Dianne Durham Leaves Behind a Legacy

By Ashlee Buhler for Inside Gymnastics 

Dianne Durham stood in the corner of the floor exercise with a look of determination in her eyes. It was the 1983 U.S. Championships and Durham, at just 14 years of age, was 90 seconds away from making history. 

No Black gymnast had ever won a U.S. national title, but Durham did not let that faze her. She nailed her floor routine, displaying a combination of power and grace not often seen in her era. The arena was electric, the crowd was on their feet. One group of fans held a banner that read “We love Dianne.”

Durham had just etched her name in the history books. When all was said and done, Durham walked away as the national champion on vault, beam, floor, and in the All-Around.  

Durham set a precedent for the future generation of Black gymnasts. She overcame racial prejudice and broke barriers in a sport dominated by white women. For young Black gymnasts around the country, Durham was proof that they too could achieve glory at the sports highest level. 

All it takes is one person to prove it can be done. Inspiration then trickles down from generation to generation. Durham could have been the first Black gymnast to compete at the Olympics for the United States, but an unfortunately timed injury and intense confusion over qualifying rules prevented her from reaching that milestone. 

Seven years after Durham retired from the sport, Betty Okino and Dominique Dawes achieved this feat, becoming the first Black gymnasts to win an Olympic medal for the United States with their team bronze medal at the 1992 Games. Four years later, Dawes competed in her second Olympics, and took home a bronze on floor and helped the U.S. win team gold.

 
#RIPDianne Today the gymnastics world lost a trailblazer, a legend. Dianne paved a way for generations of young brown skinned girls like myself, with dreams of flipping across the world gymnastics stage. One of the lucky ones, I had the opportunity to experience the blessing of Diane’s friendship. A woman of deep spiritual conviction, I know she now rests in the arms of her savior, and in this, my heart feels at peace. To Tom, Dianne’s husband, our prayers enfold you. May they bring you some level of peace and comfort. Rest In Peace Dianne Durham
 
 
I am in disbelief. It’s taken me a full day to digest such a loss for all of those who knew her. Throughout these last few years many people have told me that I am a trailblazer for @gabbycvdouglas and @simonebiles but we can’t forget how you broke down barriers…and opened the doors for me to lead the younger generations of athletes. Rest In Peace, Dianne…I’ll cherish your kind words and the very touching gift you gave me before my 96 Olympics….it kept my spirits up.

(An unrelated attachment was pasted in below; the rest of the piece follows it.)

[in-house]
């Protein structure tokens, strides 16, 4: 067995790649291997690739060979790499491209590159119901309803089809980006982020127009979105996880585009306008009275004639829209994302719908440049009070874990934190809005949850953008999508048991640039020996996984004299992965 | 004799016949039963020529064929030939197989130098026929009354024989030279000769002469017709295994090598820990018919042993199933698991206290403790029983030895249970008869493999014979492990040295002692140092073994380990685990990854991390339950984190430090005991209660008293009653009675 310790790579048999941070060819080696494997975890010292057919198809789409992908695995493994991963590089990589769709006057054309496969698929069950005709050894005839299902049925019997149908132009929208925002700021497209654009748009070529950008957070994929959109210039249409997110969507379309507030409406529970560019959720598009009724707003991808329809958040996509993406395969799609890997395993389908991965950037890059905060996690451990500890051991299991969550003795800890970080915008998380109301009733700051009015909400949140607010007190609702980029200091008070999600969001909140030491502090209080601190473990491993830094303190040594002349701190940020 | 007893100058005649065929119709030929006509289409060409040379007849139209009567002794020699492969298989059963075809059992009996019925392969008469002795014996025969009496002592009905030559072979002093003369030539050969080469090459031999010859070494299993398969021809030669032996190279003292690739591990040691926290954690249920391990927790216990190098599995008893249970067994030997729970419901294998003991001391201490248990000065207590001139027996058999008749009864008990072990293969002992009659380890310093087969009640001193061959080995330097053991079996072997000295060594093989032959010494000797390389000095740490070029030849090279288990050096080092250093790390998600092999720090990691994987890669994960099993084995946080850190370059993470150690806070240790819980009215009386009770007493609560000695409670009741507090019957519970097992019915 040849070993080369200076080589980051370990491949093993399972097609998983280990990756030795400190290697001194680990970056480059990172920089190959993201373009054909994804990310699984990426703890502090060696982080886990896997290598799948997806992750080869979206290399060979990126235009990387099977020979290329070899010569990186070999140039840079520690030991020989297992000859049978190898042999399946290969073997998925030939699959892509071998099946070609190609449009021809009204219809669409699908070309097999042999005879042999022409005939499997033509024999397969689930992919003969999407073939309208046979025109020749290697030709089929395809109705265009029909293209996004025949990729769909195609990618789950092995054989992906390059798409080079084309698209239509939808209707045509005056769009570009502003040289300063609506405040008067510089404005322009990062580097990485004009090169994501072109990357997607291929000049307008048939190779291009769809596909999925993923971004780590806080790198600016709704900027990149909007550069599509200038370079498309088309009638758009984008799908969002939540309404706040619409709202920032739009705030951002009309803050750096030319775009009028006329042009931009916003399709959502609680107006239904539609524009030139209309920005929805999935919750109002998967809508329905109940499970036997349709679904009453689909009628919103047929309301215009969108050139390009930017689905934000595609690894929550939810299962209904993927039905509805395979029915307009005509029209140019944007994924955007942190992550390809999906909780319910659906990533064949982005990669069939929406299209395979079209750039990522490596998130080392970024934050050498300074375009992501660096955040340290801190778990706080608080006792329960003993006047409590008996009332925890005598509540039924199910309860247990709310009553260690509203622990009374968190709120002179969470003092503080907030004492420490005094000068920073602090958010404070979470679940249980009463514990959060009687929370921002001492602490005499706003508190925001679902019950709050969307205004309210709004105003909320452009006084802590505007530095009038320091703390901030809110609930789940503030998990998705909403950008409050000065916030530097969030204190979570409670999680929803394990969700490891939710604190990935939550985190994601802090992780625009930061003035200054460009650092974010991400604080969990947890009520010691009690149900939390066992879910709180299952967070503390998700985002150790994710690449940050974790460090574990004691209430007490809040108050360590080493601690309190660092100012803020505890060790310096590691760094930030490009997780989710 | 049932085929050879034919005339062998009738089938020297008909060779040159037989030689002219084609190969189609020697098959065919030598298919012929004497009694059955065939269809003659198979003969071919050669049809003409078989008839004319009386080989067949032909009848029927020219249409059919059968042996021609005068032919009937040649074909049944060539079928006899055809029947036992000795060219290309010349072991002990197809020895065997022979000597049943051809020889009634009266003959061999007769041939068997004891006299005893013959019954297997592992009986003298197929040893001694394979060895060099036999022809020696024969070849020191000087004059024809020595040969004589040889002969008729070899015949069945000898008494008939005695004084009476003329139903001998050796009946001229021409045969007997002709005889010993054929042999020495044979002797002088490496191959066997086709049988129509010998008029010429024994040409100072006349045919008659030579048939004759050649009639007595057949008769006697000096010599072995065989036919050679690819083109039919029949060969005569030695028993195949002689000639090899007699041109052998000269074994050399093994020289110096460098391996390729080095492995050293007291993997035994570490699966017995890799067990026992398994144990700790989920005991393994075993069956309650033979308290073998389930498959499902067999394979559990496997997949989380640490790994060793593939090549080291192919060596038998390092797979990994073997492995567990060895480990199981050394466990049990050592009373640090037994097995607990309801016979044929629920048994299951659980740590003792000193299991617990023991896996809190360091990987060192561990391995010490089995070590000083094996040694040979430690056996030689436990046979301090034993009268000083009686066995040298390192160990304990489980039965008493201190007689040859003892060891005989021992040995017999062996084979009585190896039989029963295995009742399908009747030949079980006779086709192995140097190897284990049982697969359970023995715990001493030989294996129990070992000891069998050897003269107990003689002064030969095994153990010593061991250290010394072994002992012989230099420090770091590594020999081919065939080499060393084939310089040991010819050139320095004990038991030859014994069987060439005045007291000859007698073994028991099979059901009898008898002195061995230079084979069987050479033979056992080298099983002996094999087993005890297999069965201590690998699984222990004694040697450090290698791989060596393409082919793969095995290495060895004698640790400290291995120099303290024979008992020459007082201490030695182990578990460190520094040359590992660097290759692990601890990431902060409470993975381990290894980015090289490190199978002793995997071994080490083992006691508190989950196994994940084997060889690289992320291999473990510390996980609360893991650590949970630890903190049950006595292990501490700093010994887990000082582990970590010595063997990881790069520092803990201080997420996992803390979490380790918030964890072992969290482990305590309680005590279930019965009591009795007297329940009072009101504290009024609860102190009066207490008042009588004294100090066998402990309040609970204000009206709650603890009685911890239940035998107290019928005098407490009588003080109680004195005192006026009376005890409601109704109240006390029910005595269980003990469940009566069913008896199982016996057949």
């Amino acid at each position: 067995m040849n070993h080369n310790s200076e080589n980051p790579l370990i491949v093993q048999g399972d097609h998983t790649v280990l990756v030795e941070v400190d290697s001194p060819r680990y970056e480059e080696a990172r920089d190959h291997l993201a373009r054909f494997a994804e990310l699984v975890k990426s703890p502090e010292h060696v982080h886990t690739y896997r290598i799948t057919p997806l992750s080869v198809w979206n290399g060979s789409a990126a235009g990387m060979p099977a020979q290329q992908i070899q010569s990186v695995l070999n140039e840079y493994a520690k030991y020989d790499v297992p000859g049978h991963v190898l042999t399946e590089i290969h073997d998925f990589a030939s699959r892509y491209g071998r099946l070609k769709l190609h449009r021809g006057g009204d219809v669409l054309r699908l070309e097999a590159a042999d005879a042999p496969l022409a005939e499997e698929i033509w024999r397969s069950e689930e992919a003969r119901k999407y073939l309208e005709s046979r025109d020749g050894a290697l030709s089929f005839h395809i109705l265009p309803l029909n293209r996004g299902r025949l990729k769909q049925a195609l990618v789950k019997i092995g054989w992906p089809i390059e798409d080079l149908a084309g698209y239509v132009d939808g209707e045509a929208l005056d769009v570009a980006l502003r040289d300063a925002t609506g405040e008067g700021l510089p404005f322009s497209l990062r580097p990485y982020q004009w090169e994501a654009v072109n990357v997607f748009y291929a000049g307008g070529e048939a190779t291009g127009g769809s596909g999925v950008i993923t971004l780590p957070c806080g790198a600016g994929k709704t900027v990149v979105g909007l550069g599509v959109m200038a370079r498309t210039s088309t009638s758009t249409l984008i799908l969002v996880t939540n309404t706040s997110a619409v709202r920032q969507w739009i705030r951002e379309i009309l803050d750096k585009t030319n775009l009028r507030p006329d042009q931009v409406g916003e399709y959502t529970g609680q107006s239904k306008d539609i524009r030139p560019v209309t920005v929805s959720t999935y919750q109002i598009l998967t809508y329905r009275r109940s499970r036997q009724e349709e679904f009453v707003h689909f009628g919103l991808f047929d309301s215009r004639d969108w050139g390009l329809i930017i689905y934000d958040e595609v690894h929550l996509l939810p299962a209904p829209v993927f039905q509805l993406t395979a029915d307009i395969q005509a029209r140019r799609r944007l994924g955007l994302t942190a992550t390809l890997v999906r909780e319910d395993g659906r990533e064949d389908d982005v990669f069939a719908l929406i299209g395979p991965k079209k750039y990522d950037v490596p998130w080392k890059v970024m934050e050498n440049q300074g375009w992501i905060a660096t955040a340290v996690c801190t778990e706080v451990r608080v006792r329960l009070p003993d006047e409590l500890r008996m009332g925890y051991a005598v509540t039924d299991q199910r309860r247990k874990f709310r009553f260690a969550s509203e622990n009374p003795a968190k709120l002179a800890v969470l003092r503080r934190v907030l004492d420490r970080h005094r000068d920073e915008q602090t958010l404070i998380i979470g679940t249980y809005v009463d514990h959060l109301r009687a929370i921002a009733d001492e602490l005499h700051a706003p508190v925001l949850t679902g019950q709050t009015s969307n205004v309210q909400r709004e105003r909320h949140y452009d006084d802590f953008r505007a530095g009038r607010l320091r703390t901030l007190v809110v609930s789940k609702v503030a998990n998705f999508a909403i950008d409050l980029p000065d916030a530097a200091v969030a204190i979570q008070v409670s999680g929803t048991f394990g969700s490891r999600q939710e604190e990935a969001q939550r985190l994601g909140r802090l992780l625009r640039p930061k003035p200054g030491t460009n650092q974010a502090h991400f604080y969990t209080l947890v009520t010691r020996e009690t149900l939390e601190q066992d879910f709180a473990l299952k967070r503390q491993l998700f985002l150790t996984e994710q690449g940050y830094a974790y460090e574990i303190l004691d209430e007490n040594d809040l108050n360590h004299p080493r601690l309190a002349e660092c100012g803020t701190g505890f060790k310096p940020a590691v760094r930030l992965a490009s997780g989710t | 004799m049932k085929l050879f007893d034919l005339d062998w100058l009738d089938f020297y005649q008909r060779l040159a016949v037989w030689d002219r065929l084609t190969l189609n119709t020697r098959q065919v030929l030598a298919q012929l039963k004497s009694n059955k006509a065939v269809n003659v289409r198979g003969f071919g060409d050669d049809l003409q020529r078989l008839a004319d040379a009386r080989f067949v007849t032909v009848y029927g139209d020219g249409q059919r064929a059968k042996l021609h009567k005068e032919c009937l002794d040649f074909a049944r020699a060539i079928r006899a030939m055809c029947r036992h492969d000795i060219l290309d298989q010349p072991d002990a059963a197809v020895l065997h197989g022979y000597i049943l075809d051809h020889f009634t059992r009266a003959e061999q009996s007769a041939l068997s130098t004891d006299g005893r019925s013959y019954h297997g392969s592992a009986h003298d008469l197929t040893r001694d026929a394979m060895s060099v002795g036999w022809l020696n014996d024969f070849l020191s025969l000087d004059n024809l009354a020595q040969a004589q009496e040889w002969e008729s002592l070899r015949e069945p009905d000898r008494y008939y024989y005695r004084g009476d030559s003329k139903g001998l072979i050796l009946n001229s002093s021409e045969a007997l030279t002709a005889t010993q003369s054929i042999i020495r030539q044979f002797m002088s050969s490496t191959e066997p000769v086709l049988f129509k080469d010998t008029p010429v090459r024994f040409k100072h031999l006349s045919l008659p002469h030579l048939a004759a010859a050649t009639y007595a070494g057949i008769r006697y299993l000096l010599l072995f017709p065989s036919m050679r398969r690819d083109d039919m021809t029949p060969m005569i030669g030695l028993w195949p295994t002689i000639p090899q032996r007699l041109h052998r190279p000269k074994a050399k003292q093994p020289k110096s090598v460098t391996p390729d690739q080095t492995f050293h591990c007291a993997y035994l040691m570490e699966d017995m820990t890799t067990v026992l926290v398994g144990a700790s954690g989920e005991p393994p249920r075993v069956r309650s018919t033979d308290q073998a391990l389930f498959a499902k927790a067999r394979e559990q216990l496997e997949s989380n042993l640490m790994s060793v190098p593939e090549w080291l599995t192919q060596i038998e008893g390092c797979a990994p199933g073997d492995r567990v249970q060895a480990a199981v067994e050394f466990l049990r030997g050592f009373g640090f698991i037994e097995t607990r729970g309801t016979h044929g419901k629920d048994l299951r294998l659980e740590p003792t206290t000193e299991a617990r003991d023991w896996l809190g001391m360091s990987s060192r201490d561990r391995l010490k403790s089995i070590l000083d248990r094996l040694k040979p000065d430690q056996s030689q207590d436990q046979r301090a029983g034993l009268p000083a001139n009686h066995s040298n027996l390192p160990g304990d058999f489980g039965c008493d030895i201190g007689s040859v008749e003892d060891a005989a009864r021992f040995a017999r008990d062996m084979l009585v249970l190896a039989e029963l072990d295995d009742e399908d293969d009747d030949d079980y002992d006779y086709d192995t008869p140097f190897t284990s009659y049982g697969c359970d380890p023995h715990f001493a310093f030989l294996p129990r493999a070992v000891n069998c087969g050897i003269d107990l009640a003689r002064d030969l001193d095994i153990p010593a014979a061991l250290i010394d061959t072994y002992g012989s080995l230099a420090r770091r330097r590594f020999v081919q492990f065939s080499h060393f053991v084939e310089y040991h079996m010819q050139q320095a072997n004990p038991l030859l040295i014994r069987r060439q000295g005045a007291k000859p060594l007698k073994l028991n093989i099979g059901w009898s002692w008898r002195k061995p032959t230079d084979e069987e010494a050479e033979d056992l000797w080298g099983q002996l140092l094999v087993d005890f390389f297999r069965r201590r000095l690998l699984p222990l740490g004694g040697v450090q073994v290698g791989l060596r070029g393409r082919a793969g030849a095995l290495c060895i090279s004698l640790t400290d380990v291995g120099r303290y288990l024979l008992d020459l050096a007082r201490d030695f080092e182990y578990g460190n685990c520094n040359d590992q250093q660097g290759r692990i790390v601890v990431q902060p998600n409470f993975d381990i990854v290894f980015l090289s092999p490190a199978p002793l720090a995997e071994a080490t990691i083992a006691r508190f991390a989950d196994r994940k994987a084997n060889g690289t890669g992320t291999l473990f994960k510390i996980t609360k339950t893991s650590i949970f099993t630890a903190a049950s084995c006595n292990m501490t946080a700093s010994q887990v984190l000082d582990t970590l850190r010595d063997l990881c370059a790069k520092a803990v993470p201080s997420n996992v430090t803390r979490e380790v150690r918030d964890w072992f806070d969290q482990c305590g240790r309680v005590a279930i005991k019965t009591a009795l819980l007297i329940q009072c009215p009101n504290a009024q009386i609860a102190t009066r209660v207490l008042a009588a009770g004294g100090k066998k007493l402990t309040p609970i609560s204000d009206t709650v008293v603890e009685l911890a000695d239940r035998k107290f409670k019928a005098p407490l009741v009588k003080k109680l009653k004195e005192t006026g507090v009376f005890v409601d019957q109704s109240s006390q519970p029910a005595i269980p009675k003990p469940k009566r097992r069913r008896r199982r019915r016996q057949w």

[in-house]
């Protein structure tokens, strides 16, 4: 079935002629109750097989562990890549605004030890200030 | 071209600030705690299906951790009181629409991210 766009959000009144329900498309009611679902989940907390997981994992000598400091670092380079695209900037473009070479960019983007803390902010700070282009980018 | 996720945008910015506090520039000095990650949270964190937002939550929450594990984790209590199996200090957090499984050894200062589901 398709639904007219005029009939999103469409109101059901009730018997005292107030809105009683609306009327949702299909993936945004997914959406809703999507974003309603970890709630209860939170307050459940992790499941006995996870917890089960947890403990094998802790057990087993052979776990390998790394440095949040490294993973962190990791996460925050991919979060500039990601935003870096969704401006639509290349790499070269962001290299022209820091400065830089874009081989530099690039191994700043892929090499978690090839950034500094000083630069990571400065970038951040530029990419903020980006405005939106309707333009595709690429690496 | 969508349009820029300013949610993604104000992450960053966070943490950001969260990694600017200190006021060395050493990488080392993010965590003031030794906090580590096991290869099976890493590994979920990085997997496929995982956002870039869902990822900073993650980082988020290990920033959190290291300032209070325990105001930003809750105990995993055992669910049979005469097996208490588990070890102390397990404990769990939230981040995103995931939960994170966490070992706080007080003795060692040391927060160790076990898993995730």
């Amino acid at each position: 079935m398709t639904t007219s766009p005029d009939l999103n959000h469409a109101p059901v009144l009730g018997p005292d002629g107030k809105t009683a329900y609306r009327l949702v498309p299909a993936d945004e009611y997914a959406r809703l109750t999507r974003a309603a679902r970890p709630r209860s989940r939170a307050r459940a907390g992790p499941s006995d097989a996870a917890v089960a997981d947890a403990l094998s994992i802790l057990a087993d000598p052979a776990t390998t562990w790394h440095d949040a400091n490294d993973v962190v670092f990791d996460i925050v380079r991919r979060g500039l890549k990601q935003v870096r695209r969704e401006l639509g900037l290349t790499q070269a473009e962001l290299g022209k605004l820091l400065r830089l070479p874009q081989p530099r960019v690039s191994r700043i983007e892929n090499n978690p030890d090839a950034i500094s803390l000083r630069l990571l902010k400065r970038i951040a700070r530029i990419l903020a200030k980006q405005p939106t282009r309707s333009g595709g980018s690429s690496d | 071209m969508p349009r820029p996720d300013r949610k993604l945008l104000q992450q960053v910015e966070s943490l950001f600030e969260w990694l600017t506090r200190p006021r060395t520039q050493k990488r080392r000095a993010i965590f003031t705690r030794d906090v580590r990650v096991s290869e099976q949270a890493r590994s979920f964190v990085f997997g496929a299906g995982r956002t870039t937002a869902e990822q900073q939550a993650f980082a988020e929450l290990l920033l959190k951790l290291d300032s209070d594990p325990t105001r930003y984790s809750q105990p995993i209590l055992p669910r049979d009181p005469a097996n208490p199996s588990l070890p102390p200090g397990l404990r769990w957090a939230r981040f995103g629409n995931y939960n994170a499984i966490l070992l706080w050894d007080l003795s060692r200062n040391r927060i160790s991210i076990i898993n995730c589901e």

Three decades after that dynamic floor routine that clinched her the national title, Durham’s impact on the sport can still be felt today. Dianne Durham walked, so Betty Okino and Dominique Dawes could run, so Gabby Douglas could fly, so Simone Biles could soar to unprecedented heights.  Nearly 30 years after Durham became national champion, Gabby Douglas became the first Black gymnast to win the Olympic all-around title. Four years later, Simone Biles dominated the Rio Olympics and is now considered by many to be the greatest gymnast of all time.
 
After battling a a short illness according to her husband, Tom Drahozal, Durham’s passing on Feb. 4 has left the gymnastics community devastated. Fans, friends, and family of Durham are now calling on USA Gymnastics to honor her legacy by placing her name in the USA Gymnastics Hall of Fame—right where it belongs.
 
 
There aren’t words special enough to describe Dianne Durham and what she meant to gymnastics or to those of us who loved, admired and respected her or got the biggest kick out of her spirited humor and unparalleled spunkiness! I first met Dianne when I was 20 and training in Chicago. She was 11 years old living in Gary, Indiana and had come to work out or meet Bill Sands. I don’t remember the specifics, I only remember HER! It was long before anyone knew she would soon blaze trails and take the sport by storm, but I can assure you she made a lasting and memorable impression!
 
In a statement, USA Gymnastics president Li Li Leung said the organization is “heartbroken.” 
 
“As an icon and trailblazer in our sport, Dianne opened doors for generations of gymnasts who came after her, her legacy carries on each day in gyms across the country,” Leung said. “Our thoughts are with her friends and family during this difficult time.”
 
Inside Gymnastics celebrates this extraordinary woman who forever has our hearts.